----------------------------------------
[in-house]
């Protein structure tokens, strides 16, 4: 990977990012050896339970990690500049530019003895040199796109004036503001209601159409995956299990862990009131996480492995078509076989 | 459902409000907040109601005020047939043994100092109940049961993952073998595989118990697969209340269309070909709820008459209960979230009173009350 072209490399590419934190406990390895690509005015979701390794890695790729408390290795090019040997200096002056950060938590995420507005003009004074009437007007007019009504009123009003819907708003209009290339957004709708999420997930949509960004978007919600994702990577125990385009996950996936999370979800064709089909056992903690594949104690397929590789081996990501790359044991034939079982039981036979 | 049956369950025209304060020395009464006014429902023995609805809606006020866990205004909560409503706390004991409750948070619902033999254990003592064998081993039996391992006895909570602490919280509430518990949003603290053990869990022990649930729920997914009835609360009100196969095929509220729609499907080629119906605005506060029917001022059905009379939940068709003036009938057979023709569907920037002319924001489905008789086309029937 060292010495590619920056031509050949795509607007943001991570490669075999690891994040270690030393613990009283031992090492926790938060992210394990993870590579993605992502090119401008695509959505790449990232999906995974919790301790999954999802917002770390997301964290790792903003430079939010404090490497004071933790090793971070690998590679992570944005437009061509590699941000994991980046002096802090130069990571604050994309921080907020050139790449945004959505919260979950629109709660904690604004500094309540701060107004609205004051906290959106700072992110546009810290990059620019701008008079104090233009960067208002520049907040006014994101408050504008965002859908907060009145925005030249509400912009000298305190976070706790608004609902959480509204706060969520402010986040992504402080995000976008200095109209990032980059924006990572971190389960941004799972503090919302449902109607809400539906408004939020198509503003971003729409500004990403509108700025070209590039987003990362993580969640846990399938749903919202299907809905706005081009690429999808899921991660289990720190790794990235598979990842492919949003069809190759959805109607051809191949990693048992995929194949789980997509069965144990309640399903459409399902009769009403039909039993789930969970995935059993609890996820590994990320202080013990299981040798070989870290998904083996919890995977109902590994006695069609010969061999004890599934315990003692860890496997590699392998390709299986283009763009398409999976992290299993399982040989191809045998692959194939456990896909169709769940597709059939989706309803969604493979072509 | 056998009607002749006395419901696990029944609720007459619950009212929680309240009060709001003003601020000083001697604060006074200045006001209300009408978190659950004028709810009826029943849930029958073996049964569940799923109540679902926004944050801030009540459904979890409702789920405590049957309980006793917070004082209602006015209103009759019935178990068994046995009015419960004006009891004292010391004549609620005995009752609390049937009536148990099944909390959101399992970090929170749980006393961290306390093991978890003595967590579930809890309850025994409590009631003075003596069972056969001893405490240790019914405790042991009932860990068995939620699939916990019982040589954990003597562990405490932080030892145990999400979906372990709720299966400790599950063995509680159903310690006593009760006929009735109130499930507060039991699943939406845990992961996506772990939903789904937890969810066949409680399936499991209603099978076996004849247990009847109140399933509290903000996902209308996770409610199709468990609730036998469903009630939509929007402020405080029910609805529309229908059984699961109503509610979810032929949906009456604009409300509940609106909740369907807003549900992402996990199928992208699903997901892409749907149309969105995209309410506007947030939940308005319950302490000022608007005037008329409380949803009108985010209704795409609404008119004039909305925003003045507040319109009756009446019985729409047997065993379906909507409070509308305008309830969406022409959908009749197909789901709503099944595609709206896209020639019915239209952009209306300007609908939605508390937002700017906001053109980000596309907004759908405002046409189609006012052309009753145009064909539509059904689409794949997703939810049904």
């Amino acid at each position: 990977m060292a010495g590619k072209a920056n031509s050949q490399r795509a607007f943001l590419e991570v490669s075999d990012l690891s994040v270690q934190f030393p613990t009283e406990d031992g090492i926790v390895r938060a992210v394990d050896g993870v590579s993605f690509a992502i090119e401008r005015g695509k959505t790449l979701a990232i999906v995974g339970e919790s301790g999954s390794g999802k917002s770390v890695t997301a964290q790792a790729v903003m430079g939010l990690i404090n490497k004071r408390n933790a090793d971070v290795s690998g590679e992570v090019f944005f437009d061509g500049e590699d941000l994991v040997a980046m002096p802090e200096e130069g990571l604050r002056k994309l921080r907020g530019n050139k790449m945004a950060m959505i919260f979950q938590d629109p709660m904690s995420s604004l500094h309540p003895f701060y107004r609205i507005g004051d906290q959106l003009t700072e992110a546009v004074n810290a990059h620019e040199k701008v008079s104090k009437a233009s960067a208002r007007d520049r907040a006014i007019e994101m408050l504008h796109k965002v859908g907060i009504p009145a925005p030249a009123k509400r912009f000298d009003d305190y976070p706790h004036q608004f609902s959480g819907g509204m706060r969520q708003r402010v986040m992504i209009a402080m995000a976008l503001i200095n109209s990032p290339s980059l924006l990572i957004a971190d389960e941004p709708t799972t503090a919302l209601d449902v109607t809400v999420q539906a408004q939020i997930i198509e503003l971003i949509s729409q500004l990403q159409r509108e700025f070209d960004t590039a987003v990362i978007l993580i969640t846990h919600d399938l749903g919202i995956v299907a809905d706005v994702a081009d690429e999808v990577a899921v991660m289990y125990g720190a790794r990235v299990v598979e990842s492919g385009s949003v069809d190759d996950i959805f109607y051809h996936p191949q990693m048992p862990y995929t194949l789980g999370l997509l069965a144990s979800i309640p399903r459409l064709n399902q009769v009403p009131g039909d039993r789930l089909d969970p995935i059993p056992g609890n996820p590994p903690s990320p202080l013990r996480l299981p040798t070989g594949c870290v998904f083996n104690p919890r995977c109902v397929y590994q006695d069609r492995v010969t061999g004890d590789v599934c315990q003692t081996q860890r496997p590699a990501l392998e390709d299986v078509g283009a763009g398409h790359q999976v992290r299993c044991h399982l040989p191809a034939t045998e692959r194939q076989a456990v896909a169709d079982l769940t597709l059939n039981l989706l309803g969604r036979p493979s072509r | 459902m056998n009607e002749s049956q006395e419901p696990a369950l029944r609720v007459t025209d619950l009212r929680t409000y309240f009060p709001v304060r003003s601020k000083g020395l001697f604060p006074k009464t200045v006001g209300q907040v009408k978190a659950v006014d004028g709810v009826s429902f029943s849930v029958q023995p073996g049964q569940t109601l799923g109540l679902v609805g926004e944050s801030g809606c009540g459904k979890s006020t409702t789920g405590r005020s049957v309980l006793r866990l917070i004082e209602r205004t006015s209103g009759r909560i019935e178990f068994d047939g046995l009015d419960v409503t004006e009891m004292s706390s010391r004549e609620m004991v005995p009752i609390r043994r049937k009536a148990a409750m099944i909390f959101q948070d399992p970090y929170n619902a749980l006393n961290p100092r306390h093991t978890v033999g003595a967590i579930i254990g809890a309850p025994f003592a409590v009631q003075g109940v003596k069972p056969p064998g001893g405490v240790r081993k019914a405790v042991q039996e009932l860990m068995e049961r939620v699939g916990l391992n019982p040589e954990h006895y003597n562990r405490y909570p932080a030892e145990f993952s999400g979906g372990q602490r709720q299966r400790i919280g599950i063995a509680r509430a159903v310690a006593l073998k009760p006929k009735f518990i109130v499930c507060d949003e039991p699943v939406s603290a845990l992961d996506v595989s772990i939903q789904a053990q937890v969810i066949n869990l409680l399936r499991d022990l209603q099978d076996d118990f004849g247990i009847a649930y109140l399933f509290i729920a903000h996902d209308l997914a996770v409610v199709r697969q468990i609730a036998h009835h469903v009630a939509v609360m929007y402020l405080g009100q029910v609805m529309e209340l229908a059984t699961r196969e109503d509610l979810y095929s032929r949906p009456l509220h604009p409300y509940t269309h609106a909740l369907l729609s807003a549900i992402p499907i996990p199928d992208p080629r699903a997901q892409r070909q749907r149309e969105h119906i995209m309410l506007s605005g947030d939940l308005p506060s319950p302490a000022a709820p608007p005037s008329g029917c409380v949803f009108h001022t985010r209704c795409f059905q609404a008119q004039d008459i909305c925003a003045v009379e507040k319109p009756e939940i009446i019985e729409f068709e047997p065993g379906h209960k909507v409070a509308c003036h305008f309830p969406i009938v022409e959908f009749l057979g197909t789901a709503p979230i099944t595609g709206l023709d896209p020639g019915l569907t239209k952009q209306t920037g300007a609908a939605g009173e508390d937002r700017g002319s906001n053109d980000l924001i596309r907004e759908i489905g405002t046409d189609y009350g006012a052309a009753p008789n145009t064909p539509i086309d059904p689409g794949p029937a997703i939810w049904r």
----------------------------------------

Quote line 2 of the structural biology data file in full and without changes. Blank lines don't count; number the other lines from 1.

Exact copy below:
């Protein structure tokens, strides 16, 4: 990977990012050896339970990690500049530019003895040199796109004036503001209601159409995956299990862990009131996480492995078509076989 | 459902409000907040109601005020047939043994100092109940049961993952073998595989118990697969209340269309070909709820008459209960979230009173009350 072209490399590419934190406990390895690509005015979701390794890695790729408390290795090019040997200096002056950060938590995420507005003009004074009437007007007019009504009123009003819907708003209009290339957004709708999420997930949509960004978007919600994702990577125990385009996950996936999370979800064709089909056992903690594949104690397929590789081996990501790359044991034939079982039981036979 | 049956369950025209304060020395009464006014429902023995609805809606006020866990205004909560409503706390004991409750948070619902033999254990003592064998081993039996391992006895909570602490919280509430518990949003603290053990869990022990649930729920997914009835609360009100196969095929509220729609499907080629119906605005506060029917001022059905009379939940068709003036009938057979023709569907920037002319924001489905008789086309029937 060292010495590619920056031509050949795509607007943001991570490669075999690891994040270690030393613990009283031992090492926790938060992210394990993870590579993605992502090119401008695509959505790449990232999906995974919790301790999954999802917002770390997301964290790792903003430079939010404090490497004071933790090793971070690998590679992570944005437009061509590699941000994991980046002096802090130069990571604050994309921080907020050139790449945004959505919260979950629109709660904690604004500094309540701060107004609205004051906290959106700072992110546009810290990059620019701008008079104090233009960067208002520049907040006014994101408050504008965002859908907060009145925005030249509400912009000298305190976070706790608004609902959480509204706060969520402010986040992504402080995000976008200095109209990032980059924006990572971190389960941004799972503090919302449902109607809400539906408004939020198509503003971003729409500004990403509108700025070209590039987003990362993580969640846990399938749903919202299907809905706005081009690429999808899921991660289990720190790794990235598979990842492919949003069809190759959805109607051809191949990693048992995929194949789980997509069965144990309640399903459409399902009769009403039909039993789930969970995935059993609890996820590994990320202080013990299981040798070989870290998904083996919890995977109902590994006695069609010969061999004890599934315990003692860890496997590699392998390709299986283009763009398409999976992290299993399982040989191809045998692959194939456990896909169709769940597709059939989706309803969604493979072509 | 056998009607002749006395419901696990029944609720007459619950009212929680309240009060709001003003601020000083001697604060006074200045006001209300009408978190659950004028709810009826029943849930029958073996049964569940799923109540679902926004944050801030009540459904979890409702789920405590049957309980006793917070004082209602006015209103009759019935178990068994046995009015419960004006009891004292010391004549609620005995009752609390049937009536148990099944909390959101399992970090929170749980006393961290306390093991978890003595967590579930809890309850025994409590009631003075003596069972056969001893405490240790019914405790042991009932860990068995939620699939916990019982040589954990003597562990405490932080030892145990999400979906372990709720299966400790599950063995509680159903310690006593009760006929009735109130499930507060039991699943939406845990992961996506772990939903789904937890969810066949409680399936499991209603099978076996004849247990009847109140399933509290903000996902209308996770409610199709468990609730036998469903009630939509929007402020405080029910609805529309229908059984699961109503509610979810032929949906009456604009409300509940609106909740369907807003549900992402996990199928992208699903997901892409749907149309969105995209309410506007947030939940308005319950302490000022608007005037008329409380949803009108985010209704795409609404008119004039909305925003003045507040319109009756009446019985729409047997065993379906909507409070509308305008309830969406022409959908009749197909789901709503099944595609709206896209020639019915239209952009209306300007609908939605508390937002700017906001053109980000596309907004759908405002046409189609006012052309009753145009064909539509059904689409794949997703939810049904």